The Irish School of Ecumenics, Trinity College Dublin, is marking the midpoint of its three-year research project this week with a conference, ‘From World Mission to Interreligious Witness: Visioning Ecumenics in the 21st Century.’
The conference is recognising the centenary of the 1910 Edinburgh Missionary Conference, which is considered the birth of the modern ecumenical movement. Prof. Linda Hogan, Head of the Irish School of Ecumenics, opened the conference on Wednesday by acknowledging that ecumenical heritage. But she noted that the concept of ‘mission’ articulated at Edinburgh has become problematic in our pluralising, globalising world.
So one of the aims of the conference has been to move beyond the usual critiques of ‘mission’ to consider and articulate alternatives for Christians – and indeed people of other faiths – in expressing their faith in the public spheres of nations near and far.
To that end, the conference has brought global debates and perspectives to Ireland, featuring prominent theologians from Europe, North and South America, Asia and Oceania.
One of the more memorable contributions came from Prof. Felix Wilfred of the School of Philosophy and Religious Thought at the State University of Madras. In a lecture titled ‘From World Mission to Global Christianities Today,’ Wilfred prompted the audience to consider what could be learned from the experiences of Christians in the global south.
Wilfred said that Christianities in the south have experienced three overlapping moments:
- the liberation moment,
- the Pentecostal moment,
- and the inter religious (or religious encounter) moment.
Wilfred acknowledged that these ‘moments’ have at times bred exclusivist or destructive religious forms (such as the prosperity gospel). But he claimed that these three moments are coming together and could enrich the faiths of the world with their particular insights.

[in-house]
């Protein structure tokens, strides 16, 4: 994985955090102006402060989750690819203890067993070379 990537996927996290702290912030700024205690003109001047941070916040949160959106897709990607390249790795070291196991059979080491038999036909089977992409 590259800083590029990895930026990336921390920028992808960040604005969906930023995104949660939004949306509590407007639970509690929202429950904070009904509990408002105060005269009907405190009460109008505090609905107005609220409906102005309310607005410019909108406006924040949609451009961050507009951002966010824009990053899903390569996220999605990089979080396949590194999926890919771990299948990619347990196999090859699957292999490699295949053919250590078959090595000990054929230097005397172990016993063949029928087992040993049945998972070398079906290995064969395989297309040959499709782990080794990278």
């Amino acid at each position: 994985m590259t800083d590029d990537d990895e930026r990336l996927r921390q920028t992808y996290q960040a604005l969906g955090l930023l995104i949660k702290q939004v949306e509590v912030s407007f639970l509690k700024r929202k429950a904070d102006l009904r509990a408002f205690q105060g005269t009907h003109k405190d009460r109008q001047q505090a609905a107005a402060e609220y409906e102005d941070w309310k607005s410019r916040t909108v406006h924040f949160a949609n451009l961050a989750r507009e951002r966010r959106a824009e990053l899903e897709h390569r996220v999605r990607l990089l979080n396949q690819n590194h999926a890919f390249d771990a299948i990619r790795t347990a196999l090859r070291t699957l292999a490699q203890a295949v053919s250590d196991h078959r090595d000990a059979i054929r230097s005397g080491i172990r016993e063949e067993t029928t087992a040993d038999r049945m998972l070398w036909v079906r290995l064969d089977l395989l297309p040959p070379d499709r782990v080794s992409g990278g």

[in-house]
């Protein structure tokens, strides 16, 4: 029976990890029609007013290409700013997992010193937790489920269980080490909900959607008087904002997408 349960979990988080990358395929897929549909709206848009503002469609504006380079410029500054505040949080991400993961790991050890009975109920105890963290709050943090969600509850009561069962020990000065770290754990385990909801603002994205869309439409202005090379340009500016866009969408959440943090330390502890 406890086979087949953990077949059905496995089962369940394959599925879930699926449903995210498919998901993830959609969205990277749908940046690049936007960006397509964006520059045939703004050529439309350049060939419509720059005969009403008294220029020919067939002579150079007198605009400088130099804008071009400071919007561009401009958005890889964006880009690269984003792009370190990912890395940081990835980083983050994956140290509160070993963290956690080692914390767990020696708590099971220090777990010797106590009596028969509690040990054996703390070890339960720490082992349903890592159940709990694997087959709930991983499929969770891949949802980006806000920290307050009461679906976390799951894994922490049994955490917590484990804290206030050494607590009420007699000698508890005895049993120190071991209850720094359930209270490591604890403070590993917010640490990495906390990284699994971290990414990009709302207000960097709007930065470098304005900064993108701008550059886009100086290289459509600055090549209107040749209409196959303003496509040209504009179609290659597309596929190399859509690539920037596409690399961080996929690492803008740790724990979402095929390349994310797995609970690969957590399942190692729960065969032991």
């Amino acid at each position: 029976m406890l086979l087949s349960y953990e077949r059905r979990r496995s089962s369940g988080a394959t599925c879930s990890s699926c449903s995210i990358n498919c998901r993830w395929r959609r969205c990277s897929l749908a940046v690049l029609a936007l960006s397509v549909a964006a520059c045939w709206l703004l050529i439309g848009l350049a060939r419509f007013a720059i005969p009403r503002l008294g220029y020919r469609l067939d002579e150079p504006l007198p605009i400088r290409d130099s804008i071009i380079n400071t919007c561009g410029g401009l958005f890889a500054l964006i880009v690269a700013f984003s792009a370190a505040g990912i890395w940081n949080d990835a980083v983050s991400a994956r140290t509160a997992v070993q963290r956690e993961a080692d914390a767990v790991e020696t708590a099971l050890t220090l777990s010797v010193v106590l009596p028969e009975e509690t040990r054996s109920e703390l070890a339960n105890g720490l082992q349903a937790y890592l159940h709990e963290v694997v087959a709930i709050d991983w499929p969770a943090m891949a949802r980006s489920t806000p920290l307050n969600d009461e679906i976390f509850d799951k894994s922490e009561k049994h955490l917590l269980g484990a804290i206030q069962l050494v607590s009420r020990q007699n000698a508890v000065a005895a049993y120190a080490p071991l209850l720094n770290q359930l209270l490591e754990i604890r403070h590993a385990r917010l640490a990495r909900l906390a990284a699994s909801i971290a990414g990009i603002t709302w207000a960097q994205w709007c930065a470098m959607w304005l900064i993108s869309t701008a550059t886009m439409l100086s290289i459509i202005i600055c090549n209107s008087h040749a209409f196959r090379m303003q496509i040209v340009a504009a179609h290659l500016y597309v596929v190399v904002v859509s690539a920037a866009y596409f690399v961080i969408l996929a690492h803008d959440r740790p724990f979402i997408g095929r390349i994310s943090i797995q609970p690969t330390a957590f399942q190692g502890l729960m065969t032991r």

For example, the liberation moment brings a focus on what God does among the poor and the marginalised, including women. The Pentecostal moment reminds us of the importance of the experiential dimension of religious life. And the interreligious moment allows people to gain spiritual insights from other faiths.
One of the respondents to Wilfred’s paper, Prof. Kajsa Ahlstrand of the University of Uppsala, noted that Wilfred’s vision was perhaps overly optimistic. Yet she pointed out that Western Christians increasingly value experience over doctrine, the pursuit of justice and beauty, and the inclusion of people of other religions in the public sphere.
In that light, Wilfred’s summation of future directions for global ecumenism made a lot of sense. He said:
- The aim of ecumenism is not to create unity, rather it is to facilitate the dialogue of many Christianities and other religions
- Shared experiences and religious practices – not shared doctrines – can further ecumenism
- Today mission is dialogue between all religions, meaningful interaction that moves beyond the Enlightenment tradition of tolerance towards an experience of living harmoniously together
The conference continues tomorrow, with further discussion of how ecumenism is changing both in Ireland and further afield.